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Crossing the Borders That Divide

On a recent field trip to Creative Arts Workshop in New Haven, seventh graders encountered powerful works of art dealing with difficult subjects: immigration, family separation, national identity, and what it means to strive for the American dream.

The exhibit, called "Sanctuary Cities and the Politics of the American Dream," includes works from 127 artists from New Haven and around the country (more than 60 percent of whom are immigrants) rendered in paint, photography, plaster, fabric and other media.

The exhibit's curator, former Foote art associate Lucy McClure, met an eager group of seventh graders and art teacher Karla Matheny early on the morning of Oct. 21 in the art gallery's light-filled atrium. "I hope you will approach this exhibition with an open heart, a sense of curiosity and courage to build a better community as we attempt to topple the physical and emotional borders that divide us," Lucy said.

After giving students a few minutes to wander the gallery, Lucy directed their attention to a plaster relief by New Haven artist Susan Clinard called "White Space: White Noise. Family Separation at the Border." The relief depicts a familiar group of huddled masses—tiny figures of women, children and men, holding each other, slumped over with looks of anguish or despair.

"She installed this piece at a low height so that we have to crouch to see it," Lucy pointed out to the class. "She was thinking about how we would be in discomfort physically while we look at it."

Next, the students were directed toward a pair of photographs by artist Ellen Jacob, each depicting two people: one facing the camera, the other with their back turned. The piece highlights the struggle that comes when a family has mixed immigration status. In this case, a daughter who is a U.S. citizen faces the camera while her mother, an undocumented immigrant clutching her daughter's hand, faces a wall.

"I think it's hard for us to imagine the feeling they have because we are so safe and secure," Karla said. "It's hard for us to think about that because it's so far from what our reality really is."

Across the gallery, a student spied a towering tapestry by Brooklyn-based artist Kat Chavez made up of small fabric squares pinned to a freestanding wall. Lucy explained that each painted square represents a life lost on the U.S.-Mexico border that has been documented. Beneath that, on a small pedestal, is a pile of squares representing the unknown lives lost. It's a powerful symbol and the students took it in silently.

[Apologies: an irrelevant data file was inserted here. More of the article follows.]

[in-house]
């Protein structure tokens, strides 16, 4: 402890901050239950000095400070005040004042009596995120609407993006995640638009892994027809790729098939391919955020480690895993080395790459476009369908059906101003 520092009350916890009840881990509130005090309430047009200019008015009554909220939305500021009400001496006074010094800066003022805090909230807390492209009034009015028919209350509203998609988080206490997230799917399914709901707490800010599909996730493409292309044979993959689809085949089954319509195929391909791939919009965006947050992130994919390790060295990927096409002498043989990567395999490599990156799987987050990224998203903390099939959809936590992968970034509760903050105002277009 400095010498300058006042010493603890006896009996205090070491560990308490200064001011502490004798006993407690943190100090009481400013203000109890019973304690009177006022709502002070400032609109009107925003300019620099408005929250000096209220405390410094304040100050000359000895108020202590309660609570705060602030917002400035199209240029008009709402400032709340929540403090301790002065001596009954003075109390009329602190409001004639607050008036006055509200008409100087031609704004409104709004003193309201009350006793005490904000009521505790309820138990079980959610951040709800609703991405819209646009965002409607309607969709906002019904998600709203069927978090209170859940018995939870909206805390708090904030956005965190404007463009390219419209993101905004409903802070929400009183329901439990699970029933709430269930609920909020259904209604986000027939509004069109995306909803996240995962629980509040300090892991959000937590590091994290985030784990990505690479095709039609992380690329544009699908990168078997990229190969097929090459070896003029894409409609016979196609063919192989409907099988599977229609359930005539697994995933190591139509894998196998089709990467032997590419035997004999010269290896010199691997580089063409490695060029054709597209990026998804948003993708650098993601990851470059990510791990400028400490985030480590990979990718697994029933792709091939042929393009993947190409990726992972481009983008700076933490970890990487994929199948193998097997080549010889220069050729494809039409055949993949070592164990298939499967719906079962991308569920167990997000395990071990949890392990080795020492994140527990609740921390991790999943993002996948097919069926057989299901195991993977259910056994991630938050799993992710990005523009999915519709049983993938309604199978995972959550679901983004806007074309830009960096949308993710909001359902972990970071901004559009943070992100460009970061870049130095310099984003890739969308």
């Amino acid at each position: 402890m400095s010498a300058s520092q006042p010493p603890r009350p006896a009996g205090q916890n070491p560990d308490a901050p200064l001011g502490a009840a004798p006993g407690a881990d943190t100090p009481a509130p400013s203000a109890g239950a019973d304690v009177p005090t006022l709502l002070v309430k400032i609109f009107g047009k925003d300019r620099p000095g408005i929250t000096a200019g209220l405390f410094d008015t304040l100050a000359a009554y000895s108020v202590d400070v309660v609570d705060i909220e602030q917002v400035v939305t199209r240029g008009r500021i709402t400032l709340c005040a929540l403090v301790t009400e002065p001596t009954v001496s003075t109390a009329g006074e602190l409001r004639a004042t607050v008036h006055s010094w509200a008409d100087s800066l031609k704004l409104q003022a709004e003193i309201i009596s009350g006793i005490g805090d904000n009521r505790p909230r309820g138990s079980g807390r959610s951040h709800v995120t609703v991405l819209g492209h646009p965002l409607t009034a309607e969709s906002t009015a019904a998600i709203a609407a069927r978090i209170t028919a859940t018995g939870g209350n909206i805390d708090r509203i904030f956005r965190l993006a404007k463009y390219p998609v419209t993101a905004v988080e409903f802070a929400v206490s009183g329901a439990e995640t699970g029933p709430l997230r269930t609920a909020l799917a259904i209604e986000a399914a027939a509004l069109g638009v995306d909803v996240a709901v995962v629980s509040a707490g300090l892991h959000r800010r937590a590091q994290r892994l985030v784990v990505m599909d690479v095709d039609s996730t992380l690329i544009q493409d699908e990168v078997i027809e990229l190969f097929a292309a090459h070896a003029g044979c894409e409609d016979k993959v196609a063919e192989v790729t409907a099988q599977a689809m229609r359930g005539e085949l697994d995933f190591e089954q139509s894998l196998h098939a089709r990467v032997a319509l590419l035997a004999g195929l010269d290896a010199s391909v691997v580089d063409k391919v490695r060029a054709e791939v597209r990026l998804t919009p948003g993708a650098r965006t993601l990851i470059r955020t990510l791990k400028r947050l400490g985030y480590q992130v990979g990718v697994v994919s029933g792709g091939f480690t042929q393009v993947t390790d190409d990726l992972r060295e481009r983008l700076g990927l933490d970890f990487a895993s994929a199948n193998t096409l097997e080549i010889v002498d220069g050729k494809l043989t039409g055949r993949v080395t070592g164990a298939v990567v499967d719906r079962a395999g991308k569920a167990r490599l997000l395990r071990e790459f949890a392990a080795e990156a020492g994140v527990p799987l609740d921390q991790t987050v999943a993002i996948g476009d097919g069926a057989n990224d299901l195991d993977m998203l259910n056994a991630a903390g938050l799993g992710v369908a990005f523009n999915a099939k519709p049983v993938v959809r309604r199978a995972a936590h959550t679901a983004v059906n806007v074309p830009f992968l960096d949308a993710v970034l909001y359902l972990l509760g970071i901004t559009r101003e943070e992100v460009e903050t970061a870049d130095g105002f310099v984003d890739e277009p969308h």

"Think about artists as change-makers," Lucy encouraged the students. "Historically, artists have opened the minds of people or at least attempted to create dialogue using the arts. Sometimes you don't have to speak the same language, or be from the same country, to understand what they are trying to convey."

Upstairs, in another gallery, the students explored dozens more works, including a sculpture called "Angry Ladies" by artist Jaishri Abichandani. The sculpture depicts figures of more than a dozen brown-skinned women, each holding a sign with slogans such as "Black Lives Matter" and "Women's Rights are Human Rights," as well as others which are blank. After discussing the piece, Karla and Lucy asked each student to write on an orange sticky-note what their sign would say and stick it to the pedestal.

Students busily scrawled messages such as "Women's Rights!", "All People Are Created Equal," "This Land is OUR Land," "Love Nature Not $" and "Save the Snow Leopards." 

The last stop was a painting called "Sanctuary City: A New Haeven" by local artist Tony Falcone, which imagines downtown New Haven and Yale's campus under an ethereal dome of some sort. While New Haven has taken symbolic steps toward becoming a sanctuary city, Lucy explained to students, it is not a legal sanctuary city—meaning there's only so much protection the city can offer undocumented families.

After returning to campus, seventh graders had one more task: write on a blue sticky note a cause they want to pursue for their "Heroes Project," a longstanding seventh grade unit that is being re-imagined by the faculty this year. Instead of simply picking any figure they admire as the subject of an essay and artistic portrait, the students will specifically choose a change-maker.

The messages on the sticky notes hinted at the projects to come—and on a developing set of values that will propel these students to become their own change-makers, and to create a more just and sustainable world for tomorrow.

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